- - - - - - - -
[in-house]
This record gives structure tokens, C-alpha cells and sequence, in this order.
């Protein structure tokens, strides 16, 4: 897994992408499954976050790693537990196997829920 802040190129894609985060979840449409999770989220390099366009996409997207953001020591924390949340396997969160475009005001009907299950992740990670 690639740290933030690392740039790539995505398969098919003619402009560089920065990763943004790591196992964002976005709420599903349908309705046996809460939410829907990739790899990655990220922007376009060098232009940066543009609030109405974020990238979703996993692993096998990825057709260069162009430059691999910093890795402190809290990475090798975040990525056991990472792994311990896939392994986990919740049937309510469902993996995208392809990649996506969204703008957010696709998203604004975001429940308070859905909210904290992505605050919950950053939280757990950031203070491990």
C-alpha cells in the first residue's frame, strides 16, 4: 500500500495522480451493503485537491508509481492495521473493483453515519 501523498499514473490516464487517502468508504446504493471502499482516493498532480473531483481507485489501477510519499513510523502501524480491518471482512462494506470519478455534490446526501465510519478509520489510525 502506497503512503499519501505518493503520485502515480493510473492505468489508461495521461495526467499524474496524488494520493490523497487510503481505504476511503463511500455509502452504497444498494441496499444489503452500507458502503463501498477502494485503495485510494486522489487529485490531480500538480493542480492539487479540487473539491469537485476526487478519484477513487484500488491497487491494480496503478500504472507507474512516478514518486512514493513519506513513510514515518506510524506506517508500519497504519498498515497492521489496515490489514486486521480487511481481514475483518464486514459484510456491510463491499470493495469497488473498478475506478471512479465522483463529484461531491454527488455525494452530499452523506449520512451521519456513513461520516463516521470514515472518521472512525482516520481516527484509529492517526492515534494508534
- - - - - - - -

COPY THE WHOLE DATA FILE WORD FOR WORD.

[in-house]
This record gives structure tokens, C-alpha cells and sequence, in this order.
């Protein structure tokens, strides 16, 4: 897994992408499954976050790693537990196997829920 802040190129894609985060979840449409999770989220390099366009996409997207953001020591924390949340396997969160475009005001009907299950992740990670 690639740290933030690392740039790539995505398969098919003619402009560089920065990763943004790591196992964002976005709420599903349908309705046996809460939410829907990739790899990655990220922007376009060098232009940066543009609030109405974020990238979703996993692993096998990825057709260069162009430059691999910093890795402190809290990475090798975040990525056991990472792994311990896939392994986990919740049937309510469902993996995208392809990649996506969204703008957010696709998203604004975001429940308070859905909210904290992505605050919950950053939280757990950031203070491990």
C-alpha cells in the first residue's frame, strides 16, 4: 500500500495522480451493503485537491508509481492495521473493483453515519 501523498499514473490516464487517502468508504446504493471502499482516493498532480473531483481507485489501477510519499513510523502501524480491518471482512462494506470519478455534490446526501465510519478509520489510525 502506497503512503499519501505518493503520485502515480493510473492505468489508461495521461495526467499524474496524488494520493490523497487510503481505504476511503463511500455509502452504497444498494441496499444489503452500507458502503463501498477502494485503495485510494486522489487529485490531480500538480493542480492539487479540487473539491469537485476526487478519484477513487484500488491497487491494480496503478500504472507507474512516478514518486512514493513519506513513510514515518506510524506506517508500519497504519498498515497492521489496515490489514486486521480487511481481514475483518464486514459484510456491510463491499470493495469497488473498478475506478471512479465522483463529484461531491454527488455525494452530499452523506449520512451521519456513513461520516463516521470514515472518521472512525482516520481516527484509529492517526492515534494508534